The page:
...a highly readable new biography ... Bennetts’ clear-eyed biography shows why this ambitious, 'stubbornly paradoxical' woman who 'wasn’t ready to cede the spotlight' continues to command our attention.
There is a lot here that’s familiar, especially if you’ve seen some of the documentaries or read some of the books that Bennetts draws from. Bennetts began interviewing her sources for this book the month that Rivers died, and it suffers from a lack of original interviews with its subject. Rivers talks a lot here, but because her comments are from extant sources, she often sounds canned — and always on, whether delivering tears or laughs ... Rivers did something else that surely a feminist would never do: She sold out other women for laughs...if there’s one thing Bennetts does in this book it is to make the case for that Rivers — the opportunistic bully, the hater ... Bennetts has a tough time reconciling Joan the Impaler with Joan the Revolutionary, and the book pings and pongs with journalistic on-the-one-hand, on-the-other equivocation.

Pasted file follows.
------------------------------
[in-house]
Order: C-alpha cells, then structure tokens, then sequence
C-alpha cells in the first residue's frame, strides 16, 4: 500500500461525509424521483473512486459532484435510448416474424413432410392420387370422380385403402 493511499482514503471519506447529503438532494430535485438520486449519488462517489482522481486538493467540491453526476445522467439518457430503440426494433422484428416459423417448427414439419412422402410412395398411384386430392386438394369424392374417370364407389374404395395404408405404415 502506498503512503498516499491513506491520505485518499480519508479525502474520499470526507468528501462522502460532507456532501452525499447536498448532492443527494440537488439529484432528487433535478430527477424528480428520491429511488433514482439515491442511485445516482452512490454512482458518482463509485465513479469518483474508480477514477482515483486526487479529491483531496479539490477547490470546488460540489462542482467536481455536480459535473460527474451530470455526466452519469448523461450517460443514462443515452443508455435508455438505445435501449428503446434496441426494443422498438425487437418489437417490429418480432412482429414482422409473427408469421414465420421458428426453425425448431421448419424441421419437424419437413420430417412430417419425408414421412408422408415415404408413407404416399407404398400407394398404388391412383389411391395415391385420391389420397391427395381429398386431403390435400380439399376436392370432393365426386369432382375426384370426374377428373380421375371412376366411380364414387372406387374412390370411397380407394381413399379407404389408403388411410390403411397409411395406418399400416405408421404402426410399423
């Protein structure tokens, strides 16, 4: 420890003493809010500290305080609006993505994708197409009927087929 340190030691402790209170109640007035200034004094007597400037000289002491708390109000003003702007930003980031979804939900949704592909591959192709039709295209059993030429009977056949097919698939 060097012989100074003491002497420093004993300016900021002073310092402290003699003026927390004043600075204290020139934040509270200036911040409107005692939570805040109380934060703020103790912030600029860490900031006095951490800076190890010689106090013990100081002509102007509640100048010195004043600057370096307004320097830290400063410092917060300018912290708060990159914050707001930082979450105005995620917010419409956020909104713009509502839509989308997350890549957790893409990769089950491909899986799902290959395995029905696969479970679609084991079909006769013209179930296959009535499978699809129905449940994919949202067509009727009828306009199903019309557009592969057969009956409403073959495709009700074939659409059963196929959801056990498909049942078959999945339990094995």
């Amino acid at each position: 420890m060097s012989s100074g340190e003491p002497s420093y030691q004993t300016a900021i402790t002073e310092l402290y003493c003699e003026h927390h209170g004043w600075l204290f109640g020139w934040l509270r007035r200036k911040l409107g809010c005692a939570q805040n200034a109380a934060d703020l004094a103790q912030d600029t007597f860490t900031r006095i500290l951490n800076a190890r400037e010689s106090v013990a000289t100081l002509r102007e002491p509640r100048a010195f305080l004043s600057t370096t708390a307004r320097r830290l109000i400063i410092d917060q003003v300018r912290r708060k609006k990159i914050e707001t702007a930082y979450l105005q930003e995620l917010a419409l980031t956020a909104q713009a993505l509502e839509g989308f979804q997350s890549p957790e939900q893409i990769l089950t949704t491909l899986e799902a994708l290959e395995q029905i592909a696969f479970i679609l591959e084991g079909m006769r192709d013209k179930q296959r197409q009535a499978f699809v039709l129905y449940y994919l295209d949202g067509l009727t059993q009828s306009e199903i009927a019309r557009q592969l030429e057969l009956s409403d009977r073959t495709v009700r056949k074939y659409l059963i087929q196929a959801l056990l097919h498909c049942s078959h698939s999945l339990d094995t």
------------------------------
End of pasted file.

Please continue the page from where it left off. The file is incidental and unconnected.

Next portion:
Rather than Bennetts’s narrative of an ugly duckling desperately trying to become a swan, I’d posit that Rivers was forever trying to live out her childhood dream of becoming a serious actress ... Bennetts also describes the rise of the celebrity stylist and argues convincingly that we have Rivers to thank or to blame for the likes of Rachel Zoe...Bennetts also shrewdly sees Rivers as the forerunner of the internet denizens who police everyday women’s bodies online now.